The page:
Ross Brawn suggests NASCAR-style open inspections for Formula 1

Ross Brawn has suggested Formula 1 could follow NASCAR's lead in holding open car inspections that rival teams and the public can watch

F1 teams have long strived to keep clever ideas private, but Brawn believes removing some of the secrecy around details on each car could help make more teams competitive.

During a NASCAR race weekend cars must pass through technical inspection prior to qualifying and the race.

This takes place out in the open for rival teams to see.

Post-event, a selection of cars, including the race-winning machine, are taken to NASCAR's R&D facility for scrutineering, which is streamed online for fans to watch.

F1's sporting chief Brawn told Autosport that he wants to see a "change of mindset" on certain ideas "because there are opportunities that we shouldn't be missing".

"In NASCAR, you can go and look at someone else's car - strip it apart and see what's in it," he added.

"That's their way of keeping everyone loosely competitive.

"No one objects, no one has a problem. It's a philosophy that should be thought about."

NASCAR's open policy on technical inspections means that any breach of the rules is also out in the open very quickly.

"It's an open-door policy, so any other team can come and observe," said NASCAR's vice president for technical inspection and officiating, Chad Little.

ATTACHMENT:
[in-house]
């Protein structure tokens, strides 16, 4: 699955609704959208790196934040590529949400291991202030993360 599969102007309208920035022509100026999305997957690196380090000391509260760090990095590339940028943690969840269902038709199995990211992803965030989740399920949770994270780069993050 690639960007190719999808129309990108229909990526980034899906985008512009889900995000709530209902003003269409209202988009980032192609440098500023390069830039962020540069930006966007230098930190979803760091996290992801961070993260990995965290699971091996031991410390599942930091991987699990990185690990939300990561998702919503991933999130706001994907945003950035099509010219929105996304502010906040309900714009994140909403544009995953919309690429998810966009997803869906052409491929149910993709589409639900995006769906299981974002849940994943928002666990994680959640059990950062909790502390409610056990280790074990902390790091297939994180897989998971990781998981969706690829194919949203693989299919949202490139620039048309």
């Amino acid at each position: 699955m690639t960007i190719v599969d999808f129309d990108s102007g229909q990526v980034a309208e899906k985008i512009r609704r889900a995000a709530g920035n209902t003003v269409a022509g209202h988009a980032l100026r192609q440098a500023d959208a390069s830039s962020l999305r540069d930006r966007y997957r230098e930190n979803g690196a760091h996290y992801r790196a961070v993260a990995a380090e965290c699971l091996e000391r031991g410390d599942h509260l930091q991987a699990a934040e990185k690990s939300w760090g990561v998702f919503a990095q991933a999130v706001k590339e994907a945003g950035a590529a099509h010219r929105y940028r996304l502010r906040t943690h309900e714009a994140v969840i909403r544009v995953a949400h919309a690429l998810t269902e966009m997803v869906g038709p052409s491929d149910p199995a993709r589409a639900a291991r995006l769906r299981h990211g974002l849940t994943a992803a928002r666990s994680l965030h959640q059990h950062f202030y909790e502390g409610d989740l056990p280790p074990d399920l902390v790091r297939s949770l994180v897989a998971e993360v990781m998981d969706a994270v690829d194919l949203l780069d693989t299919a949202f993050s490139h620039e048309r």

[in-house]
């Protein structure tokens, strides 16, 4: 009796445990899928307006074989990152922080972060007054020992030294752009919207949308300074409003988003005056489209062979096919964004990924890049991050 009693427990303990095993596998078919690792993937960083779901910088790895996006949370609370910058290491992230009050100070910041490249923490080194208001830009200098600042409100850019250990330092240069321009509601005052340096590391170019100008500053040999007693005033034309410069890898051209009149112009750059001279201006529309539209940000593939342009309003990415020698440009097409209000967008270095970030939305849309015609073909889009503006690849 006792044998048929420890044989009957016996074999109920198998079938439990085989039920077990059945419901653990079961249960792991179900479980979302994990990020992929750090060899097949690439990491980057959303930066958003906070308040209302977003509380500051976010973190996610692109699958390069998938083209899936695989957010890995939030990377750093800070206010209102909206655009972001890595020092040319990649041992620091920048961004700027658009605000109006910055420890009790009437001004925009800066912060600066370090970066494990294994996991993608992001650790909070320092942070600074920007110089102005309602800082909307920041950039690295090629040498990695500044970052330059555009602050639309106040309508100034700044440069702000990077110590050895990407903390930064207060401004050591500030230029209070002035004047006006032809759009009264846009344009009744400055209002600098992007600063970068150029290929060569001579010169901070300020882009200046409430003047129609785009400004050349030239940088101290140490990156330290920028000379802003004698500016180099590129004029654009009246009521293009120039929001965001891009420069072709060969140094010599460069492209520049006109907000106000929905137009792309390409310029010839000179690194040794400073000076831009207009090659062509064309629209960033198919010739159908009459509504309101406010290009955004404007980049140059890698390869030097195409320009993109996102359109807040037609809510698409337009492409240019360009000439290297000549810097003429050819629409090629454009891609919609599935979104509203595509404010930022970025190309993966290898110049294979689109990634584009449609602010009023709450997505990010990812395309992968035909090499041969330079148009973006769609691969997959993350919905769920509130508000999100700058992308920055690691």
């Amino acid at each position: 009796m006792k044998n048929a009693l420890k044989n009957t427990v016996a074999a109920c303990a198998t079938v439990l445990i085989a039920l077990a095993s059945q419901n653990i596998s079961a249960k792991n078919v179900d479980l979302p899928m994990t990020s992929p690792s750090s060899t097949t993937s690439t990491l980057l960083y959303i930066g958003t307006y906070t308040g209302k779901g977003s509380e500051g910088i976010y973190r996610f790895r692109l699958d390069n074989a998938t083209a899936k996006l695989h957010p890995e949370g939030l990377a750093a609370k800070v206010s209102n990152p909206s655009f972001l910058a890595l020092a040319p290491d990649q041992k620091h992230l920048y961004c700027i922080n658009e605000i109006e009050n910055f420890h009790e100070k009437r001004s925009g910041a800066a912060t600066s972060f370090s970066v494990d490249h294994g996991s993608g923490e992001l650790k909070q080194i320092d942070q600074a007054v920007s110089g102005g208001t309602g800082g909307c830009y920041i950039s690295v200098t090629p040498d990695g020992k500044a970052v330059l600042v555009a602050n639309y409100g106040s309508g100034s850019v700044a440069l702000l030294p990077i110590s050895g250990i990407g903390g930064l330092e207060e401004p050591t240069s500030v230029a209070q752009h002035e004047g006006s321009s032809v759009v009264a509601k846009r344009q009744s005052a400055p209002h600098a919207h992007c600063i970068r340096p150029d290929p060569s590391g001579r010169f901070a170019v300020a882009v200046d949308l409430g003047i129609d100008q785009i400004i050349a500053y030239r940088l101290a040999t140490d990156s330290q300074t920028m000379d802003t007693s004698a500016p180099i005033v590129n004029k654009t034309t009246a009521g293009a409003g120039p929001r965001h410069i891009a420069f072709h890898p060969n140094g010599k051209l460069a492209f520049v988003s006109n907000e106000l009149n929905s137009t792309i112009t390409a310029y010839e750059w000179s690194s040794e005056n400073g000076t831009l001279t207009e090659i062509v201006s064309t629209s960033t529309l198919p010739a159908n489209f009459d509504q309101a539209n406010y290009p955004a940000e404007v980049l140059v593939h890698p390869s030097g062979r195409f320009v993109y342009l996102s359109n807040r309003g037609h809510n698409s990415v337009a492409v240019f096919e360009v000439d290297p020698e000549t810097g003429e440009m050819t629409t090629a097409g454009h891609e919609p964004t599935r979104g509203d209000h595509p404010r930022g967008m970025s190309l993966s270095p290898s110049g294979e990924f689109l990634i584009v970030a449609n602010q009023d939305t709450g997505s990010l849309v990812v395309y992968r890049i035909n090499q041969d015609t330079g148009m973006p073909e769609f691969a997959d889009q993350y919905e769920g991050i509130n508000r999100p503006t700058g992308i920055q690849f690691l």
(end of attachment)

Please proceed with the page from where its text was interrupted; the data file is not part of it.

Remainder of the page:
"They're parked right next to each other just like they are in the garage; nobody covers anything up.

"When the parts come off, they're laid there for anybody else to see."

Haas F1 team principal Gunther Steiner believes a more open policy would also be a better way to showcase the technology under the skin of the cars.

"We have a fantastic story to tell, but we keep it secret, because we don't want to show it," said Steiner.

"If it's by the regulations that you have to show it, then that's good.

"F1 should stay high technology because that's part of the appeal, but we need to make it accessible for the fans.

"I think it would make the field closer together: at least people can look and it should equalise it, because you can see [what rival teams are doing] and you can do it as well."

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